We had a couple of horrendously slow days in the week after PPP. Don't get me wrong -- if I had a little red button with the nuclear option, I wouldn't push it. The Pole, Peddle, Paddle, Puddle, Perpetual Motion event has become part of the Bend scene. It gets a pass in my book, like the 4th of July parade and a few others.
Just pointing out that contrary to common opinion, these events do not spread their benefits evenly. I'd say I got little or nothing out of it.
It ain't about you, I hear you say. OK. Right. Anyway, this Memorial weekend has helped make up for it.
Speaking of events, there was an article in the Bulletin about Bend Film. I've got to tell you, I barely noticed this event last year, in fact, I remembering wondering if it was even going to happen. Very different from those first couple of years. I'll always remember the inflatable screen that was almost wider than the street. Because someone thought it would be a great idea to completely block off the street -- as well as place it in a notorious wind-tunnel. (I noticed they replaced the canopies on the building across the street for the umpteenth time last week...)
It does feel as though the constant mindless boosterism of Bend has toned down overall.
Which brings me to the quarterly University of Oregon Central Oregon Business Index which the Bulletin publishes.
I love that these are objective observable statistics that have a track record.
What the graphs appears to show is an increase in business, but it's not the steep bubble-like increase of 2003 to 2009. It's more like what the graph might have looked like in those years without the bubble. A more sustainable growth rate.
If you look at the graph for the state over all, there never was a bubble --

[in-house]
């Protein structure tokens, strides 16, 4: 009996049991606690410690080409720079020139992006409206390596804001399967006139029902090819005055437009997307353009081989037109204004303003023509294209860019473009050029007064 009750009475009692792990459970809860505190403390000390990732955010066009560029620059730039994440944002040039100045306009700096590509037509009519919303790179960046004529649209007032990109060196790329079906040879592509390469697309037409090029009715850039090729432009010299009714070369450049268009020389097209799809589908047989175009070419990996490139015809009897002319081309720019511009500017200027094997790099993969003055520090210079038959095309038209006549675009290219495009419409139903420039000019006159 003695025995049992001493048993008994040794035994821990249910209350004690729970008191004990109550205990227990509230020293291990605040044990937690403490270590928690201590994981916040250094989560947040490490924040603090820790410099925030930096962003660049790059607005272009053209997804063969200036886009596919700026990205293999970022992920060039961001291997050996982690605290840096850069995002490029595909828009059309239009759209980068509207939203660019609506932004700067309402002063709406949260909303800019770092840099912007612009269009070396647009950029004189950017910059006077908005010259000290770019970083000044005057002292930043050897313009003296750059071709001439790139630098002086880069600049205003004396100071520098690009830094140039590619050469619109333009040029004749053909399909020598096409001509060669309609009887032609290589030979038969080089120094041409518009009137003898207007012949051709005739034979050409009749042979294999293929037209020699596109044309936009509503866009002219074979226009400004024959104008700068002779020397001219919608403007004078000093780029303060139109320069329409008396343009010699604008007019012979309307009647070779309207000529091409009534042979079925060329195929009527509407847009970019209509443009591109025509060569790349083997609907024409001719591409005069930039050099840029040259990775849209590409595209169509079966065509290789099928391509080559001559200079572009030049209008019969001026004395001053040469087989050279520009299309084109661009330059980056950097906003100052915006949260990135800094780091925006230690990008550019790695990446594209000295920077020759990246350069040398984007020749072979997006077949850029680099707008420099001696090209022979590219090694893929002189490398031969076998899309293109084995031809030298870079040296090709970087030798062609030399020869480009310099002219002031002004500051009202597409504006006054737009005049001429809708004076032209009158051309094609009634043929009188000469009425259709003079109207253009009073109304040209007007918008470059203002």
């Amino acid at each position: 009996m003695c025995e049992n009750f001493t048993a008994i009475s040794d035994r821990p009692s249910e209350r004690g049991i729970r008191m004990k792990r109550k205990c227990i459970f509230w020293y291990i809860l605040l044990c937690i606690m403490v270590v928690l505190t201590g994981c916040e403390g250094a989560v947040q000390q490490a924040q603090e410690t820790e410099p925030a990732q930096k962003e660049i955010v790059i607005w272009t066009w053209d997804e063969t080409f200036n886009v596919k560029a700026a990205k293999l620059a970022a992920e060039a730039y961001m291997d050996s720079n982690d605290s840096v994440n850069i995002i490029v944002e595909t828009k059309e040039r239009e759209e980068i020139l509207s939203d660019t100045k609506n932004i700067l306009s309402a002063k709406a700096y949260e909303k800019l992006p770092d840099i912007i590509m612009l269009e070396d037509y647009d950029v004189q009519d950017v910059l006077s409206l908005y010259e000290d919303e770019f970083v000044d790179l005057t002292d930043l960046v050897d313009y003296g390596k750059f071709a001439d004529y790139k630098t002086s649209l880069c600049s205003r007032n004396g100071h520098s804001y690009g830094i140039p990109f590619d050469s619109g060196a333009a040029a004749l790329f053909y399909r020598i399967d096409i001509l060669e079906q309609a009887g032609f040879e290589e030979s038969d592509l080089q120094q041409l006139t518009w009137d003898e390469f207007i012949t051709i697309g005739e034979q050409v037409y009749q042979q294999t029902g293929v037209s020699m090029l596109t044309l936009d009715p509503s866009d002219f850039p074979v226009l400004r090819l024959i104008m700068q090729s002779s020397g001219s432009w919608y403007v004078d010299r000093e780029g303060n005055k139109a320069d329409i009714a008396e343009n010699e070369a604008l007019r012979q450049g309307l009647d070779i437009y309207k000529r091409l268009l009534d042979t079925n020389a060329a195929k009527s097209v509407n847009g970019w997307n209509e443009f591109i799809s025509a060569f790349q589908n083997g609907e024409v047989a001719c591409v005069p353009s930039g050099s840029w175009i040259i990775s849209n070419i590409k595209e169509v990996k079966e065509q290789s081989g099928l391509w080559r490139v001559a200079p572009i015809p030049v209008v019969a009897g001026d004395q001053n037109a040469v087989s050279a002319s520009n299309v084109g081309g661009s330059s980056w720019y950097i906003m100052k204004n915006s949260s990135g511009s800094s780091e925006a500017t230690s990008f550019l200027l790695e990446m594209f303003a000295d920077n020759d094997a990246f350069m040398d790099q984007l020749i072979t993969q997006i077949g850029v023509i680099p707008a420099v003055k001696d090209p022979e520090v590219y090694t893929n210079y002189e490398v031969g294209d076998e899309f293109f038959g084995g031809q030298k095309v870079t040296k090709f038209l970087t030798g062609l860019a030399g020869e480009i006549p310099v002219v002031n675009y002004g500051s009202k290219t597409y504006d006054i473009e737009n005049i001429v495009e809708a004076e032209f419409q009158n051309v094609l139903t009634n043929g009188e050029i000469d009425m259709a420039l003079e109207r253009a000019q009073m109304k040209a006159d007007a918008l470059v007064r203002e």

I'm amazed that as many houses are selling as are selling, though it doesn't look like the days on the market have declined much.
The biggest factor for good job growth, to me, are the building permits, which are still in the doldrums. It appears to me that these houses must be selling to people who don't need jobs -- in other words, retired or wealthy folk.
So, more or less slight increases overall.
What shows the least downturn from the peak and the most recovery is the tourism gauges.
But that's what I've always thought about Bend. We are a tourism and retirement economy, with all that implies, both good and bad. Notoriously low paying jobs in service. Restaurants continue to open and close. Downtown continues to cycle through businesses, though the rate of failure seems to have slowed down.
Overall, considering the huge bubble we had -- I always say, Bend had a bubble within the housing bubble -- we weathered it better than we had any right to.
What I thought would happen was that tourism and retirement monies would bridge the gap, and I think that is exactly what happened. The rest of Oregon saw a decline, but not a bubble pop, so they just kept coming to Bend for recreation.
So settle in for being a tourist destination.
P.S. I may have spoken too soon about the mindless boosterism. I just read the editorial in the Bulletin about the urban growth boundary.
Really? That again?
Hey, tell you what. Find a couple of more businesses for Juniper Ridge and I'll reconsider my position. If you can't even do that, why bother? Look again at those Building Permit statistics.
What are selling are existing houses, and I'm still firmly convinced that there is a huge shadow inventory in Bend -- and rising prices will unlock more houses. We'll have a ready supply for years to come.
1 week ago